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Practitioner Insights: Courts Weigh Scope of Clean Water Act

Oct. 16, 2017, 12:00 PM

I. Introduction

There is a tug of war underway over the scope of the Clean Water Act: While the Trump administration attempts to narrow the reach of the act through regulatory action, some states and citizen suit actions continue to take an expansive view of the act.

One of the Trump administration’s first moves on environmental issues was to require reconsideration of the 2015 “waters of the United States” (WOTUS) rule. Defining WOTUS more narrowly would reduce the projects for which Clean Water Act permits are required. This action is one of many this administration has taken to reduce permitting burdens, particularly for infrastructure projects.

While the redefinition of WOTUS could be significant, there is a limit to how far the current administration can “roll back” the definition given the numerous judicial decisions, including Supreme Court decisions, interpreting the term.

In addition, the Clean Water Act has built-in “checks” that limit the federal government’s power under the act, including a significant role for states with Section 401 state water quality certifications. The interaction between state and federal permitting processes under the Clean Water Act has led to a several recent state denials of approvals for interstate projects, especially with regard to pipelines. The statute also includes a citizen suit provision, which provides parties an opportunity to bring enforcement actions that attempt to push the boundaries of the act’s scope. Thus, the existing statutory framework and current and future case law could limit this administration’s ability to narrow the reach of the act.

II. Trump Plans to Limit the Water Act’s Scope by Revising WOTUS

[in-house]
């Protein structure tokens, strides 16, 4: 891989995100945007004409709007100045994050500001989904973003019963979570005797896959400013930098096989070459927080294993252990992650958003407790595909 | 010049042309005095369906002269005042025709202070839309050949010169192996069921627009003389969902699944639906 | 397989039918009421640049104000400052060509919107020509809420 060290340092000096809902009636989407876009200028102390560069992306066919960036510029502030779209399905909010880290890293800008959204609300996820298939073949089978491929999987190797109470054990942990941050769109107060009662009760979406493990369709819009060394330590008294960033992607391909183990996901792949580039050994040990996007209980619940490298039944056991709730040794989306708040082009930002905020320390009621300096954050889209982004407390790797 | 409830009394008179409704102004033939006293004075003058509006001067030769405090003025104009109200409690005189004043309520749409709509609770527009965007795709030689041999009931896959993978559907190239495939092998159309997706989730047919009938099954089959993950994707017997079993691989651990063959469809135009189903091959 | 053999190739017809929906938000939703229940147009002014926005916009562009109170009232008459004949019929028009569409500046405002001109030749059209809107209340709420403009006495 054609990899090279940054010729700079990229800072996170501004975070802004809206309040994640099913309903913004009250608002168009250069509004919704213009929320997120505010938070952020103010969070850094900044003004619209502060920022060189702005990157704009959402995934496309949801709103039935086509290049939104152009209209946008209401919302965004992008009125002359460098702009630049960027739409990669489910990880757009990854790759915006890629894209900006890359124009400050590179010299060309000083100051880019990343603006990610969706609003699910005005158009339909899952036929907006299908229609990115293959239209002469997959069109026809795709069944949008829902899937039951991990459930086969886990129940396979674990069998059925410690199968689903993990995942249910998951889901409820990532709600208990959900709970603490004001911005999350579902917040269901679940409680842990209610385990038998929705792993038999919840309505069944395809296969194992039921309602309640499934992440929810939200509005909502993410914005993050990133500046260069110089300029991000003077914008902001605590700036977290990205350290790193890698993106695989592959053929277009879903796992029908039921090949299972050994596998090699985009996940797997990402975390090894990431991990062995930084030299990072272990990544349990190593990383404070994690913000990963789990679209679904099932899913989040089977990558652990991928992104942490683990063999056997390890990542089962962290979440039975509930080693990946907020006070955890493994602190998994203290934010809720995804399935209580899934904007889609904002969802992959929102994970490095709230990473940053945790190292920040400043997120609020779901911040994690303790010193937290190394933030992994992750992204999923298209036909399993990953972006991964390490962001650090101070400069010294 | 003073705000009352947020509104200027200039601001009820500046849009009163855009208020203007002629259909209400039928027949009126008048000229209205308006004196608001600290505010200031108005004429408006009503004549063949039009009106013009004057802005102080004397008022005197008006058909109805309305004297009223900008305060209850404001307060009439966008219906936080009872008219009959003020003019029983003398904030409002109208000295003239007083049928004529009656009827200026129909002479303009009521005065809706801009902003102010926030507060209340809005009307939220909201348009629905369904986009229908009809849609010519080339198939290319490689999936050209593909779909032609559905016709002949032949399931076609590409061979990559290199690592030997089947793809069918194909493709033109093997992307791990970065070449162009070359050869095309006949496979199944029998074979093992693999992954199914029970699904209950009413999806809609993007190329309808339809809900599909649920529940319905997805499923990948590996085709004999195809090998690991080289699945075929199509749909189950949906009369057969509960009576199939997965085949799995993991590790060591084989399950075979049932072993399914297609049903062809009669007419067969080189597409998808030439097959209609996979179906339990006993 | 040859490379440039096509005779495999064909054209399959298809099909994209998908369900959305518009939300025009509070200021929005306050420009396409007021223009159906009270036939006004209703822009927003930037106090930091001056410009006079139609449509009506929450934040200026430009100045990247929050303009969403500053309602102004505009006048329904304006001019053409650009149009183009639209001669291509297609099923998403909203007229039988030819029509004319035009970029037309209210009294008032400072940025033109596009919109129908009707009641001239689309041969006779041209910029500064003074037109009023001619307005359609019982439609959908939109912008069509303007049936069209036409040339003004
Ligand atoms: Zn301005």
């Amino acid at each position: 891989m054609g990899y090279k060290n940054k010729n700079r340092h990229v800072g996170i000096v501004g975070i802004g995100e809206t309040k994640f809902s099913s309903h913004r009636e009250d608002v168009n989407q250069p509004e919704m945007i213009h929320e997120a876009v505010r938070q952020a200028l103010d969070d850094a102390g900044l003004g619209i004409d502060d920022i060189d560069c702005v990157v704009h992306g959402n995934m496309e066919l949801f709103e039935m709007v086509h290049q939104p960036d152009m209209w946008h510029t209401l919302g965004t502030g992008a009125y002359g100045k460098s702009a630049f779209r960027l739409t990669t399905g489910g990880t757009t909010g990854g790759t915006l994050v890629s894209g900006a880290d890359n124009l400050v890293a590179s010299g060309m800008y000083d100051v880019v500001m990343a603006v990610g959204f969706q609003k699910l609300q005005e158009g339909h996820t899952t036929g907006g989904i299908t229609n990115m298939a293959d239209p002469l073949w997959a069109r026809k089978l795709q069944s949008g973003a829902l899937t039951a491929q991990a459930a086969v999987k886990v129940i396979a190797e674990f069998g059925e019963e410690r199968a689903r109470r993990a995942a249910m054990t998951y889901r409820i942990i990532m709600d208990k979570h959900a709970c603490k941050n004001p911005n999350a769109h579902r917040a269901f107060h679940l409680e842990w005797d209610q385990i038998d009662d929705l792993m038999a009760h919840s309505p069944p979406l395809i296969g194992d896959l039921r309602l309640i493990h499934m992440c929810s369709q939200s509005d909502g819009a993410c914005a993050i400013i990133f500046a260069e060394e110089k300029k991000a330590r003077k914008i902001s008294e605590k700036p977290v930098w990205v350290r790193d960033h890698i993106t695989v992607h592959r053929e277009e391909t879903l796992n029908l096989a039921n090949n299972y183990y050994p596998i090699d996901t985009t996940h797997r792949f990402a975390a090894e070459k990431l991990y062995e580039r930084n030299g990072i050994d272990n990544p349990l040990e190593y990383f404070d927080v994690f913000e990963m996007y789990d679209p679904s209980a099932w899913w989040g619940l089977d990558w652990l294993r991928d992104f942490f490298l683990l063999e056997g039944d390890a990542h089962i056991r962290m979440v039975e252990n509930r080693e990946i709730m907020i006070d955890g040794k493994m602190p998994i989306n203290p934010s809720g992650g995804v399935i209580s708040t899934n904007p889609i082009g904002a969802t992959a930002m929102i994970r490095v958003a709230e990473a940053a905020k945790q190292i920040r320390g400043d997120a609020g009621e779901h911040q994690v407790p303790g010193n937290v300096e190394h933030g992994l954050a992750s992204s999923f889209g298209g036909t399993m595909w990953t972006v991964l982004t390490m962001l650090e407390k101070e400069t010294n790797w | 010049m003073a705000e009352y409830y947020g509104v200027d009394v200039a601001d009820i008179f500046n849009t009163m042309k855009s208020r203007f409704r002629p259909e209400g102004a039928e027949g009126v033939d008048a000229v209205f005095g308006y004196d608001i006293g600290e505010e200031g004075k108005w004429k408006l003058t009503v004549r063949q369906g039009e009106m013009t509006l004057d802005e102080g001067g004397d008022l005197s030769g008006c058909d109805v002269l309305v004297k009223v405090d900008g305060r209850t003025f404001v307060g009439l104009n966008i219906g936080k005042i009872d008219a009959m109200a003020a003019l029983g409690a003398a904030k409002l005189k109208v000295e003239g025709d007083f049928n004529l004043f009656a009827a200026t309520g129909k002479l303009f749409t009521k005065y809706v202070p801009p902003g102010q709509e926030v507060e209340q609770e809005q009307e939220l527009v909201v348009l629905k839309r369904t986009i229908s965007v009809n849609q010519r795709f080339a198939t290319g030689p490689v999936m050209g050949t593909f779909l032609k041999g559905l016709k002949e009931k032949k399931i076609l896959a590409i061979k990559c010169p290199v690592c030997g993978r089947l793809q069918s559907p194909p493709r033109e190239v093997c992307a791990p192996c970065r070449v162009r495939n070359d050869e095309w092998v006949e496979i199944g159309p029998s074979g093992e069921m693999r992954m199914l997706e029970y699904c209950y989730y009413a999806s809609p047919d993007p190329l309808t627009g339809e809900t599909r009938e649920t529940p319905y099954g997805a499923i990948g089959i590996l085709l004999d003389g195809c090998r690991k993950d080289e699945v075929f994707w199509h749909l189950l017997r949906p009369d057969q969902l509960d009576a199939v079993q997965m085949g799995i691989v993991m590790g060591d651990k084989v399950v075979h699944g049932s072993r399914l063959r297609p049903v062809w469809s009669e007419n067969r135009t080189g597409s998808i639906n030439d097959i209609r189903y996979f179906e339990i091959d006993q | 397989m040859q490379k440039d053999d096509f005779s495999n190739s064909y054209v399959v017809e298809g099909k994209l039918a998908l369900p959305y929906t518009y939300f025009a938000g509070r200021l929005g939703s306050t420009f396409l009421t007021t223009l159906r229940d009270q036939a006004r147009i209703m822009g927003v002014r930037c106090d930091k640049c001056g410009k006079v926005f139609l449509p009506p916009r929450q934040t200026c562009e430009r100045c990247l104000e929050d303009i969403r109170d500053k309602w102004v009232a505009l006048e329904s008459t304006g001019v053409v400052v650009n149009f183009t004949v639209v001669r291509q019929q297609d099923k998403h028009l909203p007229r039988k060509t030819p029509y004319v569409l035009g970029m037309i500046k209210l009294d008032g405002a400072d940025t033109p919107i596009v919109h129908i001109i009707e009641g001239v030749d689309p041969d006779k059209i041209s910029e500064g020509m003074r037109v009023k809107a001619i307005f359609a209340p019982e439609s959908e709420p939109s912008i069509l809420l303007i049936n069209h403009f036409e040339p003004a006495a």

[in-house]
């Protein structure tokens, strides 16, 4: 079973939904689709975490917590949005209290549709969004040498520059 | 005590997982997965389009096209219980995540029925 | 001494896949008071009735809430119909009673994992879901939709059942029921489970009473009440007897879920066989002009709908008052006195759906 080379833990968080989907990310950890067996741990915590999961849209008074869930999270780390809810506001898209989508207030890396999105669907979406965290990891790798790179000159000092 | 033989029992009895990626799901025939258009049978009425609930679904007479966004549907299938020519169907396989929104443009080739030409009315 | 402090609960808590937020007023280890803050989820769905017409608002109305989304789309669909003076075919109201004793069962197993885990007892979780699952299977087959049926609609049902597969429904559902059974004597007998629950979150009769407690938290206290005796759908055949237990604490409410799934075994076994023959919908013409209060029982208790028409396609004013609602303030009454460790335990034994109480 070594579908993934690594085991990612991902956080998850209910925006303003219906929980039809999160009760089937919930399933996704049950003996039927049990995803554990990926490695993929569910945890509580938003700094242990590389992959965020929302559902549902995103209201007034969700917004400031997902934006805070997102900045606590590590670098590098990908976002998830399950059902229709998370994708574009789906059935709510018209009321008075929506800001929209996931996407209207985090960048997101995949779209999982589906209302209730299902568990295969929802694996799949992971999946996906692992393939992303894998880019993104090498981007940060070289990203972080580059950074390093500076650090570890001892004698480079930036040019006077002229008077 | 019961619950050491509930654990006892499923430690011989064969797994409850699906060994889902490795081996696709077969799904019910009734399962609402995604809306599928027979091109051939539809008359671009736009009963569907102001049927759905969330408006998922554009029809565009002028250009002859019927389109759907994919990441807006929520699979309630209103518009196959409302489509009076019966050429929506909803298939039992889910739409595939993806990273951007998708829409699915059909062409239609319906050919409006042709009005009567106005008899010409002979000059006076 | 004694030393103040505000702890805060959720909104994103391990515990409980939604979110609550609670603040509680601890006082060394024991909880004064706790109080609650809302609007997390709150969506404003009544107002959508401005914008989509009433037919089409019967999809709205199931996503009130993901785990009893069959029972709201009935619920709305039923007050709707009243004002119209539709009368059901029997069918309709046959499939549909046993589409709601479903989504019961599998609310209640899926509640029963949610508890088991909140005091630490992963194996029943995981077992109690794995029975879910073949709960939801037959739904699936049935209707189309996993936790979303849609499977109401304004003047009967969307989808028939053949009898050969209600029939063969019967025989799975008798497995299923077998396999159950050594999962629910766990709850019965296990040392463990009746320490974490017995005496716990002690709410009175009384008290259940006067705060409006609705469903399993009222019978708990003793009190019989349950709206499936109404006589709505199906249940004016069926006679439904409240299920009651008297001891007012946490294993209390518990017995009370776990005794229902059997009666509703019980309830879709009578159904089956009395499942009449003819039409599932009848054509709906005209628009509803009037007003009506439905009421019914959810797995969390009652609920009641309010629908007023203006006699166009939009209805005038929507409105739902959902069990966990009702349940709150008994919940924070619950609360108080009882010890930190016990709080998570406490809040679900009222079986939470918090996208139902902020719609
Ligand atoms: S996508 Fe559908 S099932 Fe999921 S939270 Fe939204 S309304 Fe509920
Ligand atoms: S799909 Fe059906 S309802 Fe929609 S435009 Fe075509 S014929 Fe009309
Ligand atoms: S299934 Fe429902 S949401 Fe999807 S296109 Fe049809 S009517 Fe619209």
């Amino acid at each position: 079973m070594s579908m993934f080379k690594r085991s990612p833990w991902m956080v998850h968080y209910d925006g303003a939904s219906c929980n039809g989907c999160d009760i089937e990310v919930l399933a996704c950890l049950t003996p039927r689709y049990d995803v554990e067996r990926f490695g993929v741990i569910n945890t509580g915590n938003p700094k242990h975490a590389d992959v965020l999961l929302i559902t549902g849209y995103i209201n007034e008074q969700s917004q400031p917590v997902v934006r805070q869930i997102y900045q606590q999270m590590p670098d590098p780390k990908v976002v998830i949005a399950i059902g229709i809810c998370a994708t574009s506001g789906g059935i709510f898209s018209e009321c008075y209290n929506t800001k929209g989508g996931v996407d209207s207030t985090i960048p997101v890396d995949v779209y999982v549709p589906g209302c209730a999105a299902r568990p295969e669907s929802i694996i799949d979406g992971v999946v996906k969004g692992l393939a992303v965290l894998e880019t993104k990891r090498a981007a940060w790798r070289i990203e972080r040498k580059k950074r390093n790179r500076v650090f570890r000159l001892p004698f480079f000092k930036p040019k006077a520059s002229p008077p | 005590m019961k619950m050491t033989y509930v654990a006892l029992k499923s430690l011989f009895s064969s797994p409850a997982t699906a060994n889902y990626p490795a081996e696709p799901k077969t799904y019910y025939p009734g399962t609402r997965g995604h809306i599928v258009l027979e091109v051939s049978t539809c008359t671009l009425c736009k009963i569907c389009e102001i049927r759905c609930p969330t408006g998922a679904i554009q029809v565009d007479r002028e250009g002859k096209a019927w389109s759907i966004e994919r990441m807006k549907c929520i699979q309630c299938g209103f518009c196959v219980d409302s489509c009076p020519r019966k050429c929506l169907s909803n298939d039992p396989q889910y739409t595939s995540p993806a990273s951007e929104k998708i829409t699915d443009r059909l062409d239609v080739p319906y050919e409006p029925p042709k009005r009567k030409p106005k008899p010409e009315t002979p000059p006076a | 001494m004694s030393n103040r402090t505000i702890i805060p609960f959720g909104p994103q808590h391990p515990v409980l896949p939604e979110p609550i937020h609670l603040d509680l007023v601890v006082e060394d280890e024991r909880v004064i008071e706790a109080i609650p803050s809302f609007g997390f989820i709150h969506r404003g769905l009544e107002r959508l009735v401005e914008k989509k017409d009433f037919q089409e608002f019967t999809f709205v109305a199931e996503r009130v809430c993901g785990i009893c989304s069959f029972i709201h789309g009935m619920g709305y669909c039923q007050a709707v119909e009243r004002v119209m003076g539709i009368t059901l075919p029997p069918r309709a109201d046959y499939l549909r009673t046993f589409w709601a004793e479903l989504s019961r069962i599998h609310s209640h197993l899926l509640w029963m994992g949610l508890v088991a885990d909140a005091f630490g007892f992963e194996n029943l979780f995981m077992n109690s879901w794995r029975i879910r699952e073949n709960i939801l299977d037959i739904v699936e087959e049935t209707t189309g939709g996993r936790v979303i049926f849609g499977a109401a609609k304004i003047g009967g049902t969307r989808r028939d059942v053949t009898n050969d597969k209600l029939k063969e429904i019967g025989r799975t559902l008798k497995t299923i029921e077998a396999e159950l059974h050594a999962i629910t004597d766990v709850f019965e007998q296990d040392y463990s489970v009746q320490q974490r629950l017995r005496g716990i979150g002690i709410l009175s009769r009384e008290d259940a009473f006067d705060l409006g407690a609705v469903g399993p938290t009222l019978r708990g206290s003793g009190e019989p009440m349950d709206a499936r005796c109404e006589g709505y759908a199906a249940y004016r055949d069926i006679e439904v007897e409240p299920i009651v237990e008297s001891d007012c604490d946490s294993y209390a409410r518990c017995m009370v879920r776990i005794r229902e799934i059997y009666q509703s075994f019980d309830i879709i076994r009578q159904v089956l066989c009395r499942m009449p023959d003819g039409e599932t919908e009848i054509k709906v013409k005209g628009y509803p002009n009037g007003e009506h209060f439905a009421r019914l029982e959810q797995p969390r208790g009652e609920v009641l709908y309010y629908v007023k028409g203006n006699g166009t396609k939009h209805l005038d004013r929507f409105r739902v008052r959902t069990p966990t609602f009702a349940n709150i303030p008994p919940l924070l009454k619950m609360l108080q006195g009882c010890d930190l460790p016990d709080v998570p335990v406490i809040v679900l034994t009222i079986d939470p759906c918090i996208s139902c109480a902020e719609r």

In 2015, the U.S. Environmental Protection Agency (EPA) and the U.S. Army Corps of Engineers (Corps) issued a final rule clarifying the definition of “waters of the United States” (80 Fed. Reg. 37054). By clarifying the definition, the rule defined which projects required Clean Water Act permits, including Section 404 dredge-and-fill permits for wetlands impacts. EPA contended that the 2015 rule attempted to ameliorate “confusion and uncertainty” that had resulted from interpreting Supreme Court Justice Anthony Kennedy’s 2006 concurring opinion in Rapanos v. United States that called for a case-by-case approach to identifying jurisdictional waters.

While the Obama EPA downplayed the breadth of the rule, arguing the 2015 rule brought fewer waters under federal protection, many saw it as a significant expansion of federal jurisdiction. Thus, the 2015 WOTUS rule became a target for dozens of lawsuits across the country. A number of these lawsuits were consolidated in the Sixth Circuit Court of Appeals, which stayed the rule’s implementation in 2015 in Ohio v. U.S. Army Corps of Eng’rs. (In re EPA and Dep’t of Def. Final Rule). On Feb. 22, 2016, the Sixth Circuit held that U.S. Courts of Appeals had jurisdiction over review of the WOTUS Rule, rather than district courts. This jurisdictional issue was appealed to the U.S. Supreme Court, which earlier this year agreed to resolve the question in Nat’l Ass’n of Mfrs. v. Dept. of Defense. The Supreme Court heard oral argument on Oct. 11, 2017, on whether district or circuit courts have jurisdiction to hear such challenges.

While the Supreme Court sorts out the jurisdictional issue, the Trump administration has proposed to revoke the 2015 rule while it considers a new WOTUS definition. On Feb. 28, 2017, President Donald Trump signed an Executive Order (E.O. No. 13,788) that directs EPA and the corps to publish a rule rescinding or revising the 2015 rule. Notably, Trump also directed the agencies to consider interpreting the term “navigable waters” in a manner consistent with Justice Antonin Scalia’s opinion in Rapanos. Scalia said waters of the U.S. include only “those relatively permanent, standing or continuously flowing bodies of water “forming geographic features” that are described in ordinary parlance as “streams[,] . . . oceans, rivers, [and] lakes.”

The agencies released a proposal on July 27, 2017, to rescind the 2015 Rule and re-codify the regulations that existed before the 2015 Rule (82 Fed. Reg. 34899). The agencies, however, are already implementing the pre-2015 regulations pursuant to the Sixth Circuit’s nationwide stay of the 2015 rule, so the action will have little immediate practical effect.